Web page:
Remember the Rhythm

Dig this—from Whitney Balliett’s book American Musicians: Fifty-Six Portraits in Jazz: The Cape Cod pianist Marie Marcus came to New York from Boston to do a radio show in 1932, when she was eighteen. Her experience had been limited to Boston radio shows and to...

Redneck Rock

By Robert Ward New Times, June 25, 1976 The out-of-work mechanic with the beer gut, and the four turquoise rings, and the Gene Autry (pink and lime green) cowboy shirt with real pearl buttons, and the mutton chops, and the straight-back greased-down hair, and the big...

A Letter to Nabokov

I thought you might appreciate this letter written by Nicolai Malko to Vladimir Nabokov. Here, let Malko’s son, George—a fantastic writer and an equally swell guy—explain: The letter was written when my father was in his fifth year as Musical Director of the Sydney...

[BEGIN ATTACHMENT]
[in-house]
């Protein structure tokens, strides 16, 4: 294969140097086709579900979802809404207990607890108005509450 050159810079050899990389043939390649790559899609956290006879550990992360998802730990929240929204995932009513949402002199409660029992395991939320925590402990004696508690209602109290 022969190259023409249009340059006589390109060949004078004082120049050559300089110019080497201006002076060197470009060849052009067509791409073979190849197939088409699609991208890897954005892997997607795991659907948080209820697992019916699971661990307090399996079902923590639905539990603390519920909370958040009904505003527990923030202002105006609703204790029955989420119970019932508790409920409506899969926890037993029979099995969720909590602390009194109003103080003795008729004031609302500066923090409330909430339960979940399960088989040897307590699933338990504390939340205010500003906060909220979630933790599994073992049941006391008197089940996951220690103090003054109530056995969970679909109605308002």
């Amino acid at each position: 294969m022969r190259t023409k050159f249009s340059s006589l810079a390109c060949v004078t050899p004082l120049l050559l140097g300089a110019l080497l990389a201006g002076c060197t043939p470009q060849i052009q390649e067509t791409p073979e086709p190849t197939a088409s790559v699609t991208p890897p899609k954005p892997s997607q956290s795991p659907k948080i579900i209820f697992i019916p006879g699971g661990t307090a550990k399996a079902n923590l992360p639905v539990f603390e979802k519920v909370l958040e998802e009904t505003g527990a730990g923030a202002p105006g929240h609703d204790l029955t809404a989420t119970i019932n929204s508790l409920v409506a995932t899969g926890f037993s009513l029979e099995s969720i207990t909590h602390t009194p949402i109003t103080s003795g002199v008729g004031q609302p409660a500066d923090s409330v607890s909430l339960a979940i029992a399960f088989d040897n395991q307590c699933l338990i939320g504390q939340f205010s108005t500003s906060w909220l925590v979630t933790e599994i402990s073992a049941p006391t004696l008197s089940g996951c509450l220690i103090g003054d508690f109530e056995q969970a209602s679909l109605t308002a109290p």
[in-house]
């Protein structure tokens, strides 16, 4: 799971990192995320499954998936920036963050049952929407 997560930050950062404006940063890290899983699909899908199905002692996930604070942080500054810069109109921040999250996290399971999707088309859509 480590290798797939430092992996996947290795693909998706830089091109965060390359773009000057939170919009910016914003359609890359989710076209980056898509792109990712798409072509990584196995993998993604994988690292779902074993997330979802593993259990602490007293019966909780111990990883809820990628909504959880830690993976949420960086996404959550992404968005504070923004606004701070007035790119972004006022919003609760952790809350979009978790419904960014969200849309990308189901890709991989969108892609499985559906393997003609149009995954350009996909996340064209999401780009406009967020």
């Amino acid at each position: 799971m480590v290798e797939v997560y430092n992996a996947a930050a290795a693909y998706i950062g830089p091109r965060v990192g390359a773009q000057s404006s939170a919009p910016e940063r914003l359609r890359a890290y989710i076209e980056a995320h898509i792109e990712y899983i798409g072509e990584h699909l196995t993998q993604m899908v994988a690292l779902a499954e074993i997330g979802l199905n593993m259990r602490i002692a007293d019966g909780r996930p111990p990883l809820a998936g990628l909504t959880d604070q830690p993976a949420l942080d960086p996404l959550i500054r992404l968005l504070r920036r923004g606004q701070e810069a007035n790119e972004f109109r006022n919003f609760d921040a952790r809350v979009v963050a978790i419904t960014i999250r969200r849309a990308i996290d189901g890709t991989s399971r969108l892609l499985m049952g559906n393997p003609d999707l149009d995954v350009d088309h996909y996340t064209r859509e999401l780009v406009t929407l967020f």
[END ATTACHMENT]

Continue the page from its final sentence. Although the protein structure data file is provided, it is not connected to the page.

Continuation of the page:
Grateful Dead I Have Known

By Ed McClanahan From My Vita, If You Will, 1998 If you’ve got it all together, what’s that all around it? —Inscribed on my bathroom wall by Ken Kesey, who attributed it Brother Dave Gardner A bright Sunday afternoon in August 1971, just one week after Bill Graham...

Bards of the Bayou

By John Ed Bradley GQ, June 1991 Tipitina’s in the warm blue fog, squatting beneath a crescent moon so sharp and clean you could shave a wild hog with it. Art Neville enters the famous New Orleans honky-tonk wearing a hipster’s suit and studded leather boots, his...

In Conversation: Rich Cohen

By Alex Belth The Stacks, May 22, 2016 Rich Cohen writes books that are hard to put down. From Tough Jews and The Record Men to his hilarious memoir, Sweet and Low: A Family Story, to the hearty—and heartfelt—appreciation of the 1985 Chicago Bears, Cohen is smart,...

Furry’s Blues

By Stanley Booth Playboy, April 1970 “By now there must be in the world a million guitar virtuosos; but there are very few real blues players. The reason for this is that the blues—not the form but the blues—demands such dedication. This dedication lies beyond...

The Power and the Glory

By Nelson George The Village Voice, May 8 1984. March 1983—In the motel’s living room two women in their late thirties, wearing much too much makeup, and clothes too tight covering too much flesh, hovered over a hot plate, concerned that everything would taste right...